NBC has a lot of work to do for next season, so it makes sense that the network would get started early with the pickup of its spy drama “Undercovers.”
As much as getting a piece of its 2010-11 schedule in place, though, the pickup is sending a message that NBC is a safe place to play again for people who make scripted dramas. That alone won’t reverse a six-year ratings slump, but it’s a start.
Following the short-lived and strange Ben Silverman era and the hot mess that was Jay Leno in primetime — both of which caused grumbling and in some cases outright hostility in the creative community — NBC signaled early this year that it was jumping back into scripted drama in a big way with shows like “Undercovers” (from J.J. Abrams and Josh Reims), a “Rockford Files” remake from “House” creator David Shore and shows from David E. Kelley, “Sex and the City” writer Cindy Chupack and producer Jerry Bruckheimer.
Yes, the boatload of drama pilot orders (10) and the four to six new series pickups that will likely come out of that crop were necessary, given the huge hole NBC dug for itself with the Leno experiment. But Angela Bromstad, who oversees scripted programming for NBC, her boss Jeff Gaspin and other network executives probably also had to do a serious sales job to convince high-profile producers that they were once again welcome.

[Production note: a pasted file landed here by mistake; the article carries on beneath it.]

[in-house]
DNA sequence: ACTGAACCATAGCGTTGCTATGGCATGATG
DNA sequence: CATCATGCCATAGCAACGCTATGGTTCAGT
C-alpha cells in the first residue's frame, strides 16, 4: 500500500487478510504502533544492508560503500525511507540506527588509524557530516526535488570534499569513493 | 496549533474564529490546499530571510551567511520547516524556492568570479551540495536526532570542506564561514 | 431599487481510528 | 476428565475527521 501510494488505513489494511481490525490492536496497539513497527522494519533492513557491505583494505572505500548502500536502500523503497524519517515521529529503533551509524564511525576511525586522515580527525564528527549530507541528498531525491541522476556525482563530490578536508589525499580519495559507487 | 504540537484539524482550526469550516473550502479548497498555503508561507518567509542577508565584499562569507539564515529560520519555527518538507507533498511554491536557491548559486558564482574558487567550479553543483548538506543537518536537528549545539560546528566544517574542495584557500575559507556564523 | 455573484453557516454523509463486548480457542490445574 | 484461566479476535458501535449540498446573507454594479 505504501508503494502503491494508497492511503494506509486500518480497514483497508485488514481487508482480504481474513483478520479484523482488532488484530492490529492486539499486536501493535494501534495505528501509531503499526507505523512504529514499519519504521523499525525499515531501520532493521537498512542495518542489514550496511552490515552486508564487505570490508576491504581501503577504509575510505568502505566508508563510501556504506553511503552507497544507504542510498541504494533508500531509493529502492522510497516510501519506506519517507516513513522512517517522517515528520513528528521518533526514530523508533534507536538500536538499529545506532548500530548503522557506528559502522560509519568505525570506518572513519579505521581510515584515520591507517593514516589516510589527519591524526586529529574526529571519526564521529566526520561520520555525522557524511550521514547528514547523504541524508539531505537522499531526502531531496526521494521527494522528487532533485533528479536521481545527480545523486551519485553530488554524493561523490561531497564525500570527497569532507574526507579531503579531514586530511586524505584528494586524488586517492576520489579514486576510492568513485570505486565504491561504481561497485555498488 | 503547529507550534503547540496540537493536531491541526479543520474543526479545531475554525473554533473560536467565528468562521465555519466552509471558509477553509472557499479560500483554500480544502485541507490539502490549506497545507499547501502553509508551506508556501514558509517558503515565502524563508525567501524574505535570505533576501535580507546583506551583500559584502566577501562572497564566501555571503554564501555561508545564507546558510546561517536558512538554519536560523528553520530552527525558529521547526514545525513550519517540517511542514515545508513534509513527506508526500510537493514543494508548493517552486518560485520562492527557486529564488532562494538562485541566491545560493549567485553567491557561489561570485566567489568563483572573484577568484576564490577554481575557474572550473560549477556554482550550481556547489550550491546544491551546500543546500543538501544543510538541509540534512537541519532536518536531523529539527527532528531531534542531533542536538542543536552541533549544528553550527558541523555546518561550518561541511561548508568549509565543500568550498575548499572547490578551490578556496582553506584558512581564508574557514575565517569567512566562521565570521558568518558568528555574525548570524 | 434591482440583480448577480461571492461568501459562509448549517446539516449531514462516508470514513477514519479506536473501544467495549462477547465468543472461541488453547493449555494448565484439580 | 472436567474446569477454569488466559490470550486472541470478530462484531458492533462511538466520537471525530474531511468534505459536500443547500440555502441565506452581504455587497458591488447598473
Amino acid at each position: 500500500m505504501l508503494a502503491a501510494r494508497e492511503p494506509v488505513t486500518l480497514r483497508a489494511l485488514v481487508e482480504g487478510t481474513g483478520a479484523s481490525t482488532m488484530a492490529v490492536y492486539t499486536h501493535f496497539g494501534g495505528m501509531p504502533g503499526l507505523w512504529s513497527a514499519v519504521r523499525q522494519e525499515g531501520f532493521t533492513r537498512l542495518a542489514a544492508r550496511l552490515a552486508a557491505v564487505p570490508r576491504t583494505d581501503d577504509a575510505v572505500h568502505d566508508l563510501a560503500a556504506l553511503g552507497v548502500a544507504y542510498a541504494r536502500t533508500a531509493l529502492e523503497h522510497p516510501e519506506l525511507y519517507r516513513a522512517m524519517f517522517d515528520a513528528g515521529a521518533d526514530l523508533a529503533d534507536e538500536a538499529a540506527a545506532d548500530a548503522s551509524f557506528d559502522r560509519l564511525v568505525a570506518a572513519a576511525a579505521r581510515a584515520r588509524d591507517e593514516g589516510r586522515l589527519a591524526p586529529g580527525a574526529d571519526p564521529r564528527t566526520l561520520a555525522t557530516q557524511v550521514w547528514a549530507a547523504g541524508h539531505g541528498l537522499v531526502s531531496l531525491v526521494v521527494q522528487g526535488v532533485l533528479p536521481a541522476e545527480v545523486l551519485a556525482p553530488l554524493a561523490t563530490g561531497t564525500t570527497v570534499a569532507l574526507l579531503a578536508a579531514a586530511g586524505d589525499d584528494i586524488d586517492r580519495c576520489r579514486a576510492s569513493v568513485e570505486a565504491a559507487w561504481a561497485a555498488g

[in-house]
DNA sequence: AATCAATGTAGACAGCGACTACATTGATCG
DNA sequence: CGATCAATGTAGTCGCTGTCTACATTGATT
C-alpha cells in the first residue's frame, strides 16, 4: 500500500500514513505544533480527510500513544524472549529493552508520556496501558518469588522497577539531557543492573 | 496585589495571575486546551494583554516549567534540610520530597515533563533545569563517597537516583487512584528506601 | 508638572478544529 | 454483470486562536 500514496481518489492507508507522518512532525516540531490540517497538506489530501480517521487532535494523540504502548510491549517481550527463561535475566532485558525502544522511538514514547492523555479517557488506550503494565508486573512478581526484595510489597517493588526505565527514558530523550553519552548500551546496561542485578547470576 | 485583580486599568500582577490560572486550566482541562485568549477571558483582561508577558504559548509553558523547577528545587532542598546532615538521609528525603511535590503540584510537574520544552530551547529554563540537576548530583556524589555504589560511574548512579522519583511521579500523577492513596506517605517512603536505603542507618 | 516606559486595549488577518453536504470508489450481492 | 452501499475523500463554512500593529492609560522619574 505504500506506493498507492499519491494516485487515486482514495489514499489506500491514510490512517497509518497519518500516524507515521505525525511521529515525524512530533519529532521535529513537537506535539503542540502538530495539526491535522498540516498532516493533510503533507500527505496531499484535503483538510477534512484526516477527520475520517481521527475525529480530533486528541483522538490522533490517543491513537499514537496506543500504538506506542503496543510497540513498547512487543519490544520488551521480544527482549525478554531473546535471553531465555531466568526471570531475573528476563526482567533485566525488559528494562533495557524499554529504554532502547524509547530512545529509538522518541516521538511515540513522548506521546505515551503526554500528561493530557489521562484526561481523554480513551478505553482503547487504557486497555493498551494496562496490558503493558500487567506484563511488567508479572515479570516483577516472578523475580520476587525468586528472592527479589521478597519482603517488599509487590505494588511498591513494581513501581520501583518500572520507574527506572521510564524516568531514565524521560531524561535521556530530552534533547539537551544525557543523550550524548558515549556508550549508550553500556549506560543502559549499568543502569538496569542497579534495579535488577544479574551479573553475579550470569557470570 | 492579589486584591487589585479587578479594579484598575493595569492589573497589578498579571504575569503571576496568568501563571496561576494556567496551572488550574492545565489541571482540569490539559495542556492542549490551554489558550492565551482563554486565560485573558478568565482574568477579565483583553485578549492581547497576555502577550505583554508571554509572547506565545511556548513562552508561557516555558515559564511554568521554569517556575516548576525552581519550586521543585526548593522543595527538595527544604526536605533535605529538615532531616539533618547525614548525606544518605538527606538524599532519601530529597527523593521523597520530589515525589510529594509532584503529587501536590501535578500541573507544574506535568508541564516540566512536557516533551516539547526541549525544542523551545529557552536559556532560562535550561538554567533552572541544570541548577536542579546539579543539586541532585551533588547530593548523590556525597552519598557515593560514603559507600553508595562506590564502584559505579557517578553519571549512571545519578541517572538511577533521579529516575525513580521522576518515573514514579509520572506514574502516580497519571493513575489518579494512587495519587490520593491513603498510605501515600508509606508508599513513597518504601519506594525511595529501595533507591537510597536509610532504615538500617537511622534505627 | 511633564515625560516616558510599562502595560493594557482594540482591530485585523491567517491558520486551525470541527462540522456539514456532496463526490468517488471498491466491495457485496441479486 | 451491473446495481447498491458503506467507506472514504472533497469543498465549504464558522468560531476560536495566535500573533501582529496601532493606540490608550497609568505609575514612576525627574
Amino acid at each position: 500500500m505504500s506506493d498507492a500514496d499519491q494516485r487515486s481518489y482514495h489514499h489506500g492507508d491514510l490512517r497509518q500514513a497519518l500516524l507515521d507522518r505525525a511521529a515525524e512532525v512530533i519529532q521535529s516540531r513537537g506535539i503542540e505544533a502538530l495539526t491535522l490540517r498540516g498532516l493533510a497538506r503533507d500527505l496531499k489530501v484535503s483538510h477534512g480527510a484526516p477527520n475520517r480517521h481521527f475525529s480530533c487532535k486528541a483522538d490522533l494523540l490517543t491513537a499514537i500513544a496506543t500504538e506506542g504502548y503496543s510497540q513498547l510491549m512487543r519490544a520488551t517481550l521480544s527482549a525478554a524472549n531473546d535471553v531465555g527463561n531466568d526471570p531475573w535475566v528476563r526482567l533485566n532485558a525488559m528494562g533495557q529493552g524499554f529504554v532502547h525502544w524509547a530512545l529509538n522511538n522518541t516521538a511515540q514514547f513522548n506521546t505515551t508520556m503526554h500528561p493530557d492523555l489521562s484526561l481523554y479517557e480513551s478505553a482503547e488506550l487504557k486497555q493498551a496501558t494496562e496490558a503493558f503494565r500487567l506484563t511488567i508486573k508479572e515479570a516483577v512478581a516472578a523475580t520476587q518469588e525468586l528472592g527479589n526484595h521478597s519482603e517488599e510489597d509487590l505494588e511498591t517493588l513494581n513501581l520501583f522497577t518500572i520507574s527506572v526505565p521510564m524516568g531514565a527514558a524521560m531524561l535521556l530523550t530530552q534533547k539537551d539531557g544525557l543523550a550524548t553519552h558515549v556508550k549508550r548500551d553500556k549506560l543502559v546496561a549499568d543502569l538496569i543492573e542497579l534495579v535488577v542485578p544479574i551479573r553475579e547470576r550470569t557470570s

Of course, having well-respected creators making shows for you is no guarantee that any of them will be hits. NBC already has several critical hits on its schedule — “Chuck,” “Parenthood,” its Thursday comedies — but none of them draw especially big audiences. (“The Office” is in the top 20 in adults 18-49, which is NBC’s benchmark, but that’s it among its scripted shows.)
The way the network TV business has changed and audiences have fragmented even since the last time that NBC was on top in 2004, it would be foolish to predict that “Undercovers” and whatever else picks up will turn the network around the way “Desperate Housewives,” “Lost,” “Boston Legal” and midseason show “Grey’s Anatomy” did in 2004-05. ABC had fallen hard and fast by overpopulating its schedule with “Who Wants to Be a Millionaire,” but it hadn’t been down for nearly as long as NBC has been now.
NBC will probably do a lot of managing expectations at its upfront, talking about rebuilding and re-establishing itself as the home of quality drama (it’s a familiar song). The early pickup for “Undercovers” means NBC can also start the hype train now — if we were running the network, we’d get promos on the air this week and show more than just a trailer for the series at the upfront on May 17.
Then, you know, make sure the show and everything else it picks up for next year are good.
Photo credit: NBC